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Biochar illustration by Victor O. Leshyk Scientists believe that biochar, the partially burned remains of plants, has been used as fertilizer for at least 2,000 years in the Amazon Basin. Since initial studies published several years ago promoted biochar, farmers around the world have been using it as a soil additive to increase fertility and crop yields. But a new study casts doubt on biochar’s efficacy, finding that using it only improves crop growth in the tropics, with no yield benefit at all in the temperate zone. "We saw a huge boost for crops grown in the tropics, but zero results for crops in the temperate zone," said Dr. Bruce Hungate, Director of the Center for Ecosystem Science and Society at Northern Arizona University and co-author on the study. "Given all the talk about the benefits of biochar, we were...
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Permafrost landscape, Yamal peninsula, Northwest Siberia (credit C. Schädel) Edward A. G. Schuur, a permafrost expert at Northern Arizona University, said the study was “an important and interesting calculation of where permafrost will be at some distant point in the future as we undergo climate warming.” “What’s really important is this is based on totally different assumptions,” Dr. Schuur said. “It’s useful because it gives us a different perspective.” Dr. Chadburn said her study did not delve into the details of how different permafrost areas might be affected. Dr. Schuur said that as the planet warms, more southerly regions, where the permafrost occurs in discontinuous patches, would be expected to thaw first. But there will still be changes even in areas of extensive permafrost in the far north, Dr. Schuur said. “There will be surface changes that affect everyone who...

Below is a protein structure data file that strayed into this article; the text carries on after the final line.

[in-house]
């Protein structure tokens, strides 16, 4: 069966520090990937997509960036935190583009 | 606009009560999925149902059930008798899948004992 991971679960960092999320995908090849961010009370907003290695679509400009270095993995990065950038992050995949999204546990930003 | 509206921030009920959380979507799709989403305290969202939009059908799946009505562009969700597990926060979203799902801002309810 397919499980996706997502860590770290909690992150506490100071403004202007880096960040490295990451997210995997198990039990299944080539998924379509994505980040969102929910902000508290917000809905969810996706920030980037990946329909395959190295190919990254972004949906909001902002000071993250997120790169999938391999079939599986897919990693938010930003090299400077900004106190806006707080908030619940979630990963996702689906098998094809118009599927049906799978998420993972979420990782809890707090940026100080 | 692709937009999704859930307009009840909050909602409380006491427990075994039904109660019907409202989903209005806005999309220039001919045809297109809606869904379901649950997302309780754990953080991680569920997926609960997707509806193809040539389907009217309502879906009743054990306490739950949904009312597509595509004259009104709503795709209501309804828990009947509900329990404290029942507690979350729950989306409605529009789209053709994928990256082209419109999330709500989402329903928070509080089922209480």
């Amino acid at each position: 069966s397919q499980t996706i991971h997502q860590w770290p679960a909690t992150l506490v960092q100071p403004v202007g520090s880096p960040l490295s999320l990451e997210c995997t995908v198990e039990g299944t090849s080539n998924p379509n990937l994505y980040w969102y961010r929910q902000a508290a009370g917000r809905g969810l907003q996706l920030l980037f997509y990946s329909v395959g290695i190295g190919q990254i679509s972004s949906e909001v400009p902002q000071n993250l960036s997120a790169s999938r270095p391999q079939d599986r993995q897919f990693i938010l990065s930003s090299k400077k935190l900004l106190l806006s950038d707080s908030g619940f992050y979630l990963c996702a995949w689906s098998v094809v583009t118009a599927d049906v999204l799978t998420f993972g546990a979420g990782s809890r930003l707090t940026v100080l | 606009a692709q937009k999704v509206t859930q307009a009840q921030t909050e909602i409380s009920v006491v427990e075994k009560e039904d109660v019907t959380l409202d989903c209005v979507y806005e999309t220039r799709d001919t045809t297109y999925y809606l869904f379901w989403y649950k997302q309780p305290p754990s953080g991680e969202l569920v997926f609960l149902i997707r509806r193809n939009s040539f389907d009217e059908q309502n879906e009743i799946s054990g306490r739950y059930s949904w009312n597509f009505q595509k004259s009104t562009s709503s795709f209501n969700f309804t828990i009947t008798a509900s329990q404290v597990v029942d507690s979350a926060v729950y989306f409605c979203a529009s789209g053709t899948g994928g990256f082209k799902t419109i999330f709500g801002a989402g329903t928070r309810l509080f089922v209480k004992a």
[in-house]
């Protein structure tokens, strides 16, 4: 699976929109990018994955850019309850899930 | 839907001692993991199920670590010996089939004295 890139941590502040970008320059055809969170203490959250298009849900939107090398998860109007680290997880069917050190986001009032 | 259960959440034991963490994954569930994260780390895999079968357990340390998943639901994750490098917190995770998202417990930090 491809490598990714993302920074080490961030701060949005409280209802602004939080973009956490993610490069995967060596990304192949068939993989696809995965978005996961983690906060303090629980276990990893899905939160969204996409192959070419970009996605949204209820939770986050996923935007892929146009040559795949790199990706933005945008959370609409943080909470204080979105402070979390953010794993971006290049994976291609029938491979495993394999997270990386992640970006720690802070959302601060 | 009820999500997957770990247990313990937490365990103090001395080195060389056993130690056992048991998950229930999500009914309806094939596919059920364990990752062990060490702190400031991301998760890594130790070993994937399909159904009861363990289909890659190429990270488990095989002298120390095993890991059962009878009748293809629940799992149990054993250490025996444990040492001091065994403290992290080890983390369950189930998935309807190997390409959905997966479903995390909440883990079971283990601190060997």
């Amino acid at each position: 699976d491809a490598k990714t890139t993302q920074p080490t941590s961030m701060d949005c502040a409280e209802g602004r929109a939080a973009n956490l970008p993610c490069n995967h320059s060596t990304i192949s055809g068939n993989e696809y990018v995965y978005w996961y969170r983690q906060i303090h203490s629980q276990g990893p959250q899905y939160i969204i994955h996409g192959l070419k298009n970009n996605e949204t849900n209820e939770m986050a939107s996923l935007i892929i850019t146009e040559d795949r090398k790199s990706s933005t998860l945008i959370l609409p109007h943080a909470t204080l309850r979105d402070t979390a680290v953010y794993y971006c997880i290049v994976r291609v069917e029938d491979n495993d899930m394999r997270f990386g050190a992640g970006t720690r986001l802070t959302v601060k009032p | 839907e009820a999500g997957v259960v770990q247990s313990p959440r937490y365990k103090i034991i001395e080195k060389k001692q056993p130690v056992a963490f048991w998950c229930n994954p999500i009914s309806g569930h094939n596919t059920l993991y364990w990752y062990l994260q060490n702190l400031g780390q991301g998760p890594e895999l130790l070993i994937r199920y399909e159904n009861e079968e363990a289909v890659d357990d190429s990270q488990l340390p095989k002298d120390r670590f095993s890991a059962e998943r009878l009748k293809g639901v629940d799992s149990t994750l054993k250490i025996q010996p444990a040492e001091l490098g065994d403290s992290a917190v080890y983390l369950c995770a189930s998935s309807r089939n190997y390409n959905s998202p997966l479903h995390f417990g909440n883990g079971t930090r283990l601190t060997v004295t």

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Illustration by Victor Leshyk Wildflowers splashed across a meadow in different sizes, shapes and colors offer more than just beauty. The natural mix of plant species in an ecosystem—its biodiversity—helps it grow faster and cycle nutrients more efficiently. These ecosystem functions also deliver life-sustaining services on which humans rely, such as purifying water and providing food, fuel and oxygen. Illustration by Victor Leshyk Biodiversity is declining around the world due to a variety of causes, including changes in land use, pollution and climate change, so it is more important than ever that land managers and other policymakers are better informed when making decisions that affect biodiversity in their regions. But how do you measure the value of biodiversity? Northern Arizona University ecologist and Regents’ Professor Bruce Hungate led a team of scientists who developed one of the first models to...